Russia’s "Effective Army" Plans to 2025
Russia’s Defense Minister Sergei Shoigu has outlined the country’s military modernization achievements in the context of the ongoing drafting and internal discussion regarding the new State Armaments Program to 2025 (Gosudarstvennaya Programma Vooruzheniya—GPV). Shoigu put forward a vision of greatly enhanced military capabilities, but he has moved beyond simply promising more military hardware and modern systems. Rather, he indicated that, over the next decade, Russia would invest in modernizing and expanding military infrastructure. Despite the country’s economic challenges, it appears that state planning will not downgrade defense spending in favor of other aspects of governmental budgeting. As the drafting of the GPV to 2025 moves into its final stages, following considerable delay, the underlying message is greater emphasis on force multipliers linked to high-technology assets and further expansion of infrastructure (Moskovskiy Komsomolets, April 21).
The GPV to 2025 experienced numerous delays linked to concern over spending levels following the precedent set by the GPV to 2020—which hiked expenditures to 19.3 trillion rubles ($346 billion). The recent suspended animation for the new GPV reflects divisions between the defense and finance ministries (see EDM, September 15, 2016; October 6, 2016), domestic fears that the state cannot afford to continue such investment levels in national defense, as well as a number of related economic and security factors. This general background stems from the downturn in the Russian economy that resulted from declining global oil prices, sanctions imposed on Russia following the annexation of Crimea (with its knock-on impact based on losing access to the Ukrainian defense industry), and the ensuing dispute between the defense and finance ministry. Amidst the GPV drafting process, Russia has been involved in the conflict in Donbas, it deployed forces to the Syrian conflict, and it faces an increasing stand-off with the United States and the North Atlantic Treaty Organization (NATO). This has meant additional recalibration of the requirements for the GPV to 2025; in other words, the delays are about politics more than economics (see EDM, March 14). The lengthy process will, therefore, only see its final resolution in summer of 2017, with governmental approval scheduled in the fall.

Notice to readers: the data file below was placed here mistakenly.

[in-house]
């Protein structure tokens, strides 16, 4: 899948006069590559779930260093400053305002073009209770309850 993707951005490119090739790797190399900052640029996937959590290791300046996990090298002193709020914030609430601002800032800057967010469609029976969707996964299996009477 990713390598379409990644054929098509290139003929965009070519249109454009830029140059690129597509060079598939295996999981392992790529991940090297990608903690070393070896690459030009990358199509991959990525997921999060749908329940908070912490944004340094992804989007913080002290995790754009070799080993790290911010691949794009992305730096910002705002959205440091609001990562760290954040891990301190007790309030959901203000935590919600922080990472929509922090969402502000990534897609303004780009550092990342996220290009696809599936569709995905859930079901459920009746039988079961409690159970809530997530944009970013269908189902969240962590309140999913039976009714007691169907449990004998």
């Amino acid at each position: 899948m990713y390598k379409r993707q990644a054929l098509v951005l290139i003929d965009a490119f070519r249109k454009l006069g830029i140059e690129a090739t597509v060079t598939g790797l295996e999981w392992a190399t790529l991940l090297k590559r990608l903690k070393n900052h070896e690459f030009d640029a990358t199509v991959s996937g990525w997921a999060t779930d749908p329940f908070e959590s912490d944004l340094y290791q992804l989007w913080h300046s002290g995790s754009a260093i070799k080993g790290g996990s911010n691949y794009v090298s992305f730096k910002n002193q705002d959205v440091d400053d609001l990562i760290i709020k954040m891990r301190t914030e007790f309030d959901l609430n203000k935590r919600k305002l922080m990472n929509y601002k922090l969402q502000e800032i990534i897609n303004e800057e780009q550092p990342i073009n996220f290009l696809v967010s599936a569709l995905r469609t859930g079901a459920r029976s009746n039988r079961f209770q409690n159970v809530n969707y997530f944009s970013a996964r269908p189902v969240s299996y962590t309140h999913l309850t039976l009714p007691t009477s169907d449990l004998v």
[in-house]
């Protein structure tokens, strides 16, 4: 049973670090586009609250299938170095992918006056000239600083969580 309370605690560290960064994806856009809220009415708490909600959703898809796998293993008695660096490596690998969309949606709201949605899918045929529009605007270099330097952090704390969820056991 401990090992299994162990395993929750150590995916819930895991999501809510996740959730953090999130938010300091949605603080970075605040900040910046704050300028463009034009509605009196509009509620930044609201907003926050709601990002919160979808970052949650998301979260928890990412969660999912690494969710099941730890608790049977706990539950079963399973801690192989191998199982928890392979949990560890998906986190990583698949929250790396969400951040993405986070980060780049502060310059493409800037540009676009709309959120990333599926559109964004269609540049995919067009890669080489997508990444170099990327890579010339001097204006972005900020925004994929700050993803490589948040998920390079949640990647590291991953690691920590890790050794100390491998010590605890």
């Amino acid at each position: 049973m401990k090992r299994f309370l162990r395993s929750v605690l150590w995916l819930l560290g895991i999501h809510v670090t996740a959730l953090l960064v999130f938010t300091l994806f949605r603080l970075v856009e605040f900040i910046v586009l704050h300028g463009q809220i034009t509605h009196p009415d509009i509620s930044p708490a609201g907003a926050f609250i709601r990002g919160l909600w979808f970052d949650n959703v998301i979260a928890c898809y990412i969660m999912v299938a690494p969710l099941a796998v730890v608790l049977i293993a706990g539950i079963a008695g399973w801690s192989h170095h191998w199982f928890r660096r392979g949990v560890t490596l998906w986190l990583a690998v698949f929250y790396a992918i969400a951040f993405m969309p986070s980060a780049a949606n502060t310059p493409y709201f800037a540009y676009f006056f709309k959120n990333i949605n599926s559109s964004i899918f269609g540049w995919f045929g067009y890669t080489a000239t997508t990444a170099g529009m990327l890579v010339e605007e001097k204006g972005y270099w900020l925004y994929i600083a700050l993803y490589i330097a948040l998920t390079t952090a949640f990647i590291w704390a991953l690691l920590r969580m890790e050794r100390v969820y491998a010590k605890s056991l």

The Russian defense minister stands at the forefront of defending the interests of the military against the arguments by officials in the finance ministry. And Shoigu has used multiple platforms to advance the cause of maintaining realistic levels of defense spending to successfully modernize the Armed Forces. One such platform is the regular meetings of the defense ministry’s collegium. Normally, the collegium has been used to update officials as well as representatives of government bodies, the defense industry, and various interested organizations on the progress made in modernizing the military. But on April 21, Shoigu addressed this body with an eye toward longer-term financial issues. Specifically, he spoke about the completion of state tests of the Admiral Gorshkov frigate, the plan for the Northern Fleet to 2020, the development of ground-based space infrastructure for the Armed Forces, the GPV to 2025, and the success of the new Military Police (Mil.ru, April 21).